Microsoft: We need to fight cybercrime, not increase state surveillance

Devesh Beri

Microsoft Cybersecurity Cropped

Microsoft stresses the importance of collaboration among governments, law enforcement, international partners, and private corporations to address cybercrime. Negotiating a Cybercrime Treaty at the United Nations is challenging due to differing viewpoints on what constitutes cybercrime and how to address it.

Microsoft’s concerns regarding the treaty’s broad scope and potential misuse are valid. The balance between addressing cybercrime and protecting individual rights, such as privacy and freedom of expression, is crucial. The potential for authoritarian states to exploit the treaty for their agenda is a significant worry.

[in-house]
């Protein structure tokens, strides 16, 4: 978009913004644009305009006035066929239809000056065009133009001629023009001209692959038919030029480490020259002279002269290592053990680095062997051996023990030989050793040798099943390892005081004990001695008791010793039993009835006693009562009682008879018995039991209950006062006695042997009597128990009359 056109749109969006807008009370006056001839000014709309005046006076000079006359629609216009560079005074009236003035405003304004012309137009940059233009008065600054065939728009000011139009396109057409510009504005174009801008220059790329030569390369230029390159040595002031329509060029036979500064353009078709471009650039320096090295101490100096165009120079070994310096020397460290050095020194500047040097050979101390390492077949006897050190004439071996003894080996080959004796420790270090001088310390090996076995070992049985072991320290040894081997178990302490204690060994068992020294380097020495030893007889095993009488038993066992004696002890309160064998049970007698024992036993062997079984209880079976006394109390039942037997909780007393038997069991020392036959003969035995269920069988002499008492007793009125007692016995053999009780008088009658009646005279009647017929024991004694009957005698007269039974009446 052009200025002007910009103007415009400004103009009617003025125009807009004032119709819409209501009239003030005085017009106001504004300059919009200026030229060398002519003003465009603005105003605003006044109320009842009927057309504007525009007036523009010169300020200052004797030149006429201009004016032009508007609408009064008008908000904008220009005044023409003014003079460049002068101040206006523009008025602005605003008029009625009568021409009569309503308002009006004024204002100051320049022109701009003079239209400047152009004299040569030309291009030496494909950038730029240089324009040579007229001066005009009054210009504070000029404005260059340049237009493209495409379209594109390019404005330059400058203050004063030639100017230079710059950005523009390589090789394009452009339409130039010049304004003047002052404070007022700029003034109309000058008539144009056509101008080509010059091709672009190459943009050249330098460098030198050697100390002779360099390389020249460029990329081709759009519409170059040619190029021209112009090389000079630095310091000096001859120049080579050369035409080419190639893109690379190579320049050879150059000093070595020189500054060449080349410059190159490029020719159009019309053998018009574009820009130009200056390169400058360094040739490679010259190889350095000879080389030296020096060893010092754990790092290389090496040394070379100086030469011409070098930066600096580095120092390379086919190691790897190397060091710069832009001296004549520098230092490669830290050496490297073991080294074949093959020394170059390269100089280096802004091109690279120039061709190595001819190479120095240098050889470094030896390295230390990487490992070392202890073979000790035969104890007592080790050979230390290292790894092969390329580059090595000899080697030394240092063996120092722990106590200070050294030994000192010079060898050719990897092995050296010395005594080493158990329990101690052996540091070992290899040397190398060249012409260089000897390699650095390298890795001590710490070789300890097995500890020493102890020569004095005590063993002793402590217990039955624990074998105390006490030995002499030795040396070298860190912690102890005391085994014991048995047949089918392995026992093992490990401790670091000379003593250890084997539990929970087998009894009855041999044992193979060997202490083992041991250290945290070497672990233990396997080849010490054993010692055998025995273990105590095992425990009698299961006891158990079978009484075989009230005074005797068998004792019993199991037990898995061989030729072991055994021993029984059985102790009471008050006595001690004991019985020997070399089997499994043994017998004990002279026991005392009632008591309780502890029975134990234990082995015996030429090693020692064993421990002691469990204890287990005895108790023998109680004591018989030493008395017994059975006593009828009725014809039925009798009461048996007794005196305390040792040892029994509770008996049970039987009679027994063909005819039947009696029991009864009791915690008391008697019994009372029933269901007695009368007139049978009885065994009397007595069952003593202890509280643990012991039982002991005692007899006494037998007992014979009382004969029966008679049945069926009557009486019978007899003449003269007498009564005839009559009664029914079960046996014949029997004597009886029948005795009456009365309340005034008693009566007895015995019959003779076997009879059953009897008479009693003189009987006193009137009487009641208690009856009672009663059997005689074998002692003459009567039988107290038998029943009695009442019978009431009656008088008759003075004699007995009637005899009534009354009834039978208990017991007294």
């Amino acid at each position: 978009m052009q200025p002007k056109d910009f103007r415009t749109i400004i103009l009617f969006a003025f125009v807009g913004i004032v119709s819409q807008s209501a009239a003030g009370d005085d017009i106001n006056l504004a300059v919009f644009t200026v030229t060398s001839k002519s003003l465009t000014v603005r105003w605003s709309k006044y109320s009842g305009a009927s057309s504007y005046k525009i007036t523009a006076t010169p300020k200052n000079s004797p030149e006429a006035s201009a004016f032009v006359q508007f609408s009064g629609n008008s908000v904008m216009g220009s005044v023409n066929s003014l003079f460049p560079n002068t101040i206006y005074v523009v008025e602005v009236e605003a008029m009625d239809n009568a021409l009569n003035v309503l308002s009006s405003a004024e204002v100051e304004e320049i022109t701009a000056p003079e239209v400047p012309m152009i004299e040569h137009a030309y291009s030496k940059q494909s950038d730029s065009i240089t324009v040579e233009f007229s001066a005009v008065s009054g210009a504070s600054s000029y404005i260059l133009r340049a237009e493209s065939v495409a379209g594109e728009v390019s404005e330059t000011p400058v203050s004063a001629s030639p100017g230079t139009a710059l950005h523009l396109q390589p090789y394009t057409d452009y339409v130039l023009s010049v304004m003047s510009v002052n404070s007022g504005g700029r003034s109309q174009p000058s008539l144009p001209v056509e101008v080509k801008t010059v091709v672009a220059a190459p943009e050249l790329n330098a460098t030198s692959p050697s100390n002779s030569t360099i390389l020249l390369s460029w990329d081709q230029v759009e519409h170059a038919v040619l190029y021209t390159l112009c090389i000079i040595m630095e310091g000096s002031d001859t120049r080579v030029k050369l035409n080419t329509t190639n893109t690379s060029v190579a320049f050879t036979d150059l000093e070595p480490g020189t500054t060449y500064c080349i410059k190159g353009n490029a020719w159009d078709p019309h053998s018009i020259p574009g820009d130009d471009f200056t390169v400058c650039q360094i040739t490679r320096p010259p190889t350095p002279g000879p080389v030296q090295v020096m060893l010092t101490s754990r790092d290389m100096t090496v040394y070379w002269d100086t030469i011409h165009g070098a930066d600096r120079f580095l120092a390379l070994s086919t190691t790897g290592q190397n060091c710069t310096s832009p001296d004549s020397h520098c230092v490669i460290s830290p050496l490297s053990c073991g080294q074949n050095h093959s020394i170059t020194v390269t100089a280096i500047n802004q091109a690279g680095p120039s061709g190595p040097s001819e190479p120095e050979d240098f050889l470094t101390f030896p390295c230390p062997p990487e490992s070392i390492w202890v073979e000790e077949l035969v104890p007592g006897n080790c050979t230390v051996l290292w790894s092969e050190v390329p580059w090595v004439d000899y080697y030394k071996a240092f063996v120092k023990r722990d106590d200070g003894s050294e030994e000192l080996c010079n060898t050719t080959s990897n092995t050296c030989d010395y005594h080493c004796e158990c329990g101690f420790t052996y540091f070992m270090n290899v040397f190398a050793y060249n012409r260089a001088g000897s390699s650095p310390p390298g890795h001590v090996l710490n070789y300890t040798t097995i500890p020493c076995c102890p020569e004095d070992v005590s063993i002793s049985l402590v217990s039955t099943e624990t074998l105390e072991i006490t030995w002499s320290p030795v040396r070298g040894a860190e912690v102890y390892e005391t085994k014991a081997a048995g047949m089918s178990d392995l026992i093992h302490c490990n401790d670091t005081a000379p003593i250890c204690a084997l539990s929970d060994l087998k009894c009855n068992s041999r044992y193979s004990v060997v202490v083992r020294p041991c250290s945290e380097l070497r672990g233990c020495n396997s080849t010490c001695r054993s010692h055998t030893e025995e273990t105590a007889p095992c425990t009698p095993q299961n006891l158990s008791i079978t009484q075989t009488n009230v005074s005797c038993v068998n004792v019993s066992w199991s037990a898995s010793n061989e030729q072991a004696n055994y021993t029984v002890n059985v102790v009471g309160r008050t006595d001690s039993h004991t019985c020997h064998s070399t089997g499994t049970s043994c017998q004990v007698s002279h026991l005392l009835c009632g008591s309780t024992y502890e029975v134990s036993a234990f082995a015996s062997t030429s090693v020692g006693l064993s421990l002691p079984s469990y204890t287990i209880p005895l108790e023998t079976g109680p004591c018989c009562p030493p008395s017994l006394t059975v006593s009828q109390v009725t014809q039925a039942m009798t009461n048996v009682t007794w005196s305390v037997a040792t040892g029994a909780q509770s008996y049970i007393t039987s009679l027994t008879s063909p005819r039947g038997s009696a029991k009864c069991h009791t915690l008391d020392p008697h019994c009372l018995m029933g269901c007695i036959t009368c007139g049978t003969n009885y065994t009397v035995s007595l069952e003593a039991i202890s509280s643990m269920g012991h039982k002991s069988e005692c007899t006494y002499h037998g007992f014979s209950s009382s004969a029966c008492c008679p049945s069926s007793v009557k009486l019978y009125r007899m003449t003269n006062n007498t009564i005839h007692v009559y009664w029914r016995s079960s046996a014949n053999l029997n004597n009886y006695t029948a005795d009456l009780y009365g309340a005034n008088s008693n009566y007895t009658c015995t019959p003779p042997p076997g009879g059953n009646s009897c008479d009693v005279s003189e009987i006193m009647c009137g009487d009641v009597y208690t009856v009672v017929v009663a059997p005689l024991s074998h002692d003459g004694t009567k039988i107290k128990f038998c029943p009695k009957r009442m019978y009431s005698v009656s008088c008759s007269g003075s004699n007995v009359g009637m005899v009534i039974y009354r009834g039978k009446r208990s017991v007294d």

It is important for the treaty to be in line with data protection standards, criminalize cybercrime, restrict data access, incorporate measures to safeguard human rights, and provide protection to ethical hackers. The absence of transparency safeguards, the possibility of surveillance happening without prior notice, and the potential to compromise human rights and national security are major concerns.

To prevent abuse and maintain accountability, transparency, oversight, and the ability for tech providers to challenge government data requests are crucial. Extradition measures in the treaty should also address cyber criminals evading prosecution.

It’s encouraging to see stakeholders such as Microsoft actively advocating for a treaty that strikes the right balance between cybersecurity and individual rights. Collaborative efforts between governments, private sector entities, and civil society are key to addressing the complex challenges of cybercrime.

UN member states must prioritize human rights and international cooperation in creating a treaty that effectively fights cybercrime, given the constantly evolving nature of technology and cyber threats. A safer and more secure digital environment is crucial.